Last week we had a party at United Academics and, yes, there were party balloons filled with helium. It was after the party that I read an article at The Guardian about the shortage of helium caused by party balloons. I know, it’s quite old news, since Nobel Prize Robert Richardson warned about that in 2000, but still it seems to need more coverage. What’s so important about helium in the scientific world?
Many research facilities work with helium, using it to run super-cool refrigerators. The main quality of this gas is that it doesn’t solidify even under extreme conditions. ‘Helium is particularly important for running super-conducting magnets’, Professor Jim Wild, of Sheffield University, told The Guardian. ‘These have to be cooled to -270C to operate, and liquid helium does that perfectly. These magnets are now widespread and found in machines that range from the Large Hadron Collider in Geneva to MRI scanners in hospitals.’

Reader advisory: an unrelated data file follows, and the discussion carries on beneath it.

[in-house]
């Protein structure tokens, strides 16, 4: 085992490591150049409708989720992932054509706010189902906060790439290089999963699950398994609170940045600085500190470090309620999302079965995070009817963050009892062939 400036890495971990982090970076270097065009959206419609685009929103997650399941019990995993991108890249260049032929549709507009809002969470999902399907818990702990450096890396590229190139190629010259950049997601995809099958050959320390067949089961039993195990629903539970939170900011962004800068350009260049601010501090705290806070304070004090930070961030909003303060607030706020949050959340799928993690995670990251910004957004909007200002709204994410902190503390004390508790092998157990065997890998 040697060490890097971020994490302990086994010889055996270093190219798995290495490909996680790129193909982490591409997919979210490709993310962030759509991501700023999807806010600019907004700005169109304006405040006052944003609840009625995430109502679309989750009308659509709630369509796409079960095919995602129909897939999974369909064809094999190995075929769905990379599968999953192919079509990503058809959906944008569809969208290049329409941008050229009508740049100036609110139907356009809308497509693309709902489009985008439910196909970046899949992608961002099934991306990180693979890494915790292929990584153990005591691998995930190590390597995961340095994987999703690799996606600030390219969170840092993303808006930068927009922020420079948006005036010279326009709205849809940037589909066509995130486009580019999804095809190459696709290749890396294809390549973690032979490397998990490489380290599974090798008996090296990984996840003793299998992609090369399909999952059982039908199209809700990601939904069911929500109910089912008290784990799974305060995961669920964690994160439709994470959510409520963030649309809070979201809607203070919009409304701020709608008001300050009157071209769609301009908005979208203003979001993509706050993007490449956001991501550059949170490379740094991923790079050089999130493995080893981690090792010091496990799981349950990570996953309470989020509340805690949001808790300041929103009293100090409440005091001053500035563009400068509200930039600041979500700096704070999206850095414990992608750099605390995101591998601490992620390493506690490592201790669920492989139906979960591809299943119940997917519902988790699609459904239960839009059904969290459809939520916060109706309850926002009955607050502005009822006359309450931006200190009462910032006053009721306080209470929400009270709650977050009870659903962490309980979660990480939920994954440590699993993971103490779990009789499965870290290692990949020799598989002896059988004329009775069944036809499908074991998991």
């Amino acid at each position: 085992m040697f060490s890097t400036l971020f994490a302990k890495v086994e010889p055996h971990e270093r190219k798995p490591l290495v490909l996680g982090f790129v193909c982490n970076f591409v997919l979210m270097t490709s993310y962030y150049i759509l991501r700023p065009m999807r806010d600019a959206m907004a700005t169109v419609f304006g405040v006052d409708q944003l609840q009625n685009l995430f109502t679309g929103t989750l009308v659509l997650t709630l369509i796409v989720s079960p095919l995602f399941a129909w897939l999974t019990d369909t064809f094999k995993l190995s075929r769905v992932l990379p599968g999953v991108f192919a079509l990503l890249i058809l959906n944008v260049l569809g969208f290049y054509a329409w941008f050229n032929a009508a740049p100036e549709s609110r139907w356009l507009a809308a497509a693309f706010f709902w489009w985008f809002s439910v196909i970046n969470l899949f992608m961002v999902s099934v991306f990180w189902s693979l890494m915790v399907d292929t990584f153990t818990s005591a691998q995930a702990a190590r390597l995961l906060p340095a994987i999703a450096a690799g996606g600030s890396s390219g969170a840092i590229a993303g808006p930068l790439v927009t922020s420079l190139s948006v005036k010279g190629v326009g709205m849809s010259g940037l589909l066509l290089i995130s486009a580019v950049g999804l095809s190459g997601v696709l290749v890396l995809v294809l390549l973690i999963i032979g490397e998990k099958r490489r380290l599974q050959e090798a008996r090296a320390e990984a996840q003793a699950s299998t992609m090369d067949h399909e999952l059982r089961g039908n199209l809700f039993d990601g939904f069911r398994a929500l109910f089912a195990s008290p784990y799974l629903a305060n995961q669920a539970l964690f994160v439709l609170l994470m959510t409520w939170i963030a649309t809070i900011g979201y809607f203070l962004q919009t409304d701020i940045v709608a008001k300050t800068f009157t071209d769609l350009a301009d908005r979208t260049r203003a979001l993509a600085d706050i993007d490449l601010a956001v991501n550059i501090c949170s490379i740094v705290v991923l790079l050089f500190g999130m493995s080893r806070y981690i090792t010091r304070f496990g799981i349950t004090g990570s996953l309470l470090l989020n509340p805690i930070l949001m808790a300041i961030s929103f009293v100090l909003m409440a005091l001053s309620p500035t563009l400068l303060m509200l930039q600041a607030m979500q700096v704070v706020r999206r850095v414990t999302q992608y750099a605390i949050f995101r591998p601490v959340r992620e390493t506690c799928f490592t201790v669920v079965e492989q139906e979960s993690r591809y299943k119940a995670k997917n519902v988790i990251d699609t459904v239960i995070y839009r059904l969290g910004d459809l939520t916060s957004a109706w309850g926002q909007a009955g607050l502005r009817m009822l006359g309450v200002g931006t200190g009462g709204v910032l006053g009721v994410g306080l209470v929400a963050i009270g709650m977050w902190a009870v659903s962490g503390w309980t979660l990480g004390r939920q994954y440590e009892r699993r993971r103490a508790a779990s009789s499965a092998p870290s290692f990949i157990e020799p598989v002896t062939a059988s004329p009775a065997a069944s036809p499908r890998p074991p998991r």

Does this mean that MRI scanners may stop working if running out of helium? Apparently yes. Says David Ward, of the Culham Centre for Fusion Energy: ‘I will not be happy if I cannot have a medical scan in my 70s, because we wasted helium on party balloons while I was in my 30s.’
Then, why is it still considered a cheap gas? Half of the world’s helium supply is owned by the United States, which in the 90s decided to sell it at low prices to get rid of most of the stockpile, against the advice of scientists like Robert Richardson.
As the world is running out of helium, all eyes are on the moon, as this gas is incredibly abundant in our satellite. It might be a matter of time until we build mines in the moon to extract helium, but in the meanwhile it would be good to take care of an increasingly scarce resource.
Photo: Paul Sapiano/flickr